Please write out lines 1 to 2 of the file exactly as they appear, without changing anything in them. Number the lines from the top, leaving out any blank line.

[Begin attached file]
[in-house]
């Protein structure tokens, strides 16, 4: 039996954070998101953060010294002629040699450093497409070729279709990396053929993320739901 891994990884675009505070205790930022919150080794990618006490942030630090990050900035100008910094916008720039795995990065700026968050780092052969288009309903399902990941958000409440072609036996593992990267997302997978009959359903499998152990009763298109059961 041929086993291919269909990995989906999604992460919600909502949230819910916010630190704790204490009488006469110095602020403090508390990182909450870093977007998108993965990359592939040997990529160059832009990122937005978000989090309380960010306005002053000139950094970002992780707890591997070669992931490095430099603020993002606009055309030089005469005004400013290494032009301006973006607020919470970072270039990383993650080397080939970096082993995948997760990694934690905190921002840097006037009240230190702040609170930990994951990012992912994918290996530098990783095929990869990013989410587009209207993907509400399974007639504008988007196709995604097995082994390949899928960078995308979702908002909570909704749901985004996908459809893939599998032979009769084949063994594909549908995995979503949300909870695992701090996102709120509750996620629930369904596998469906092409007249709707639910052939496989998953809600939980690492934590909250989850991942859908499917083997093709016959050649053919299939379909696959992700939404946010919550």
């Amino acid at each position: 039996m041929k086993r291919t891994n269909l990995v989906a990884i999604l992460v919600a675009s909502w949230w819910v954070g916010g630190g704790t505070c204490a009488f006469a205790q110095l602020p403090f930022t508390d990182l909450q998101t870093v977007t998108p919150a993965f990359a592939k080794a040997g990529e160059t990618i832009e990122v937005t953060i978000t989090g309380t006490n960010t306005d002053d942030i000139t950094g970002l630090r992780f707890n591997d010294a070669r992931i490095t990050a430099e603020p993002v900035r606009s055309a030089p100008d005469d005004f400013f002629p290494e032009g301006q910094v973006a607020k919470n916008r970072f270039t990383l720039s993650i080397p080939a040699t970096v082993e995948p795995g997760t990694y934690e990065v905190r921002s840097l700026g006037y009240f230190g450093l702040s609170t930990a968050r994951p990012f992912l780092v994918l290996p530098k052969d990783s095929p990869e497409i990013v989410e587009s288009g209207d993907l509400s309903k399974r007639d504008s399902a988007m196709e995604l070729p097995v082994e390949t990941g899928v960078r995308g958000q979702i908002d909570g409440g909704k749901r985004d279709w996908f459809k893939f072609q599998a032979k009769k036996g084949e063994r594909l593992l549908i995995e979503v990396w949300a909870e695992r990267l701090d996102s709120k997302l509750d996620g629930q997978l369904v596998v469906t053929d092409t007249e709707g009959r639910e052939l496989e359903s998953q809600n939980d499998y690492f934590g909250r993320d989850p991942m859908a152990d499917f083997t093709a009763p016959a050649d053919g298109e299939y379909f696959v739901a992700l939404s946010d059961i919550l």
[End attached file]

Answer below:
[in-house]
């Protein structure tokens, strides 16, 4: 039996954070998101953060010294002629040699450093497409070729279709990396053929993320739901 891994990884675009505070205790930022919150080794990618006490942030630090990050900035100008910094916008720039795995990065700026968050780092052969288009309903399902990941958000409440072609036996593992990267997302997978009959359903499998152990009763298109059961 041929086993291919269909990995989906999604992460919600909502949230819910916010630190704790204490009488006469110095602020403090508390990182909450870093977007998108993965990359592939040997990529160059832009990122937005978000989090309380960010306005002053000139950094970002992780707890591997070669992931490095430099603020993002606009055309030089005469005004400013290494032009301006973006607020919470970072270039990383993650080397080939970096082993995948997760990694934690905190921002840097006037009240230190702040609170930990994951990012992912994918290996530098990783095929990869990013989410587009209207993907509400399974007639504008988007196709995604097995082994390949899928960078995308979702908002909570909704749901985004996908459809893939599998032979009769084949063994594909549908995995979503949300909870695992701090996102709120509750996620629930369904596998469906092409007249709707639910052939496989998953809600939980690492934590909250989850991942859908499917083997093709016959050649053919299939379909696959992700939404946010919550």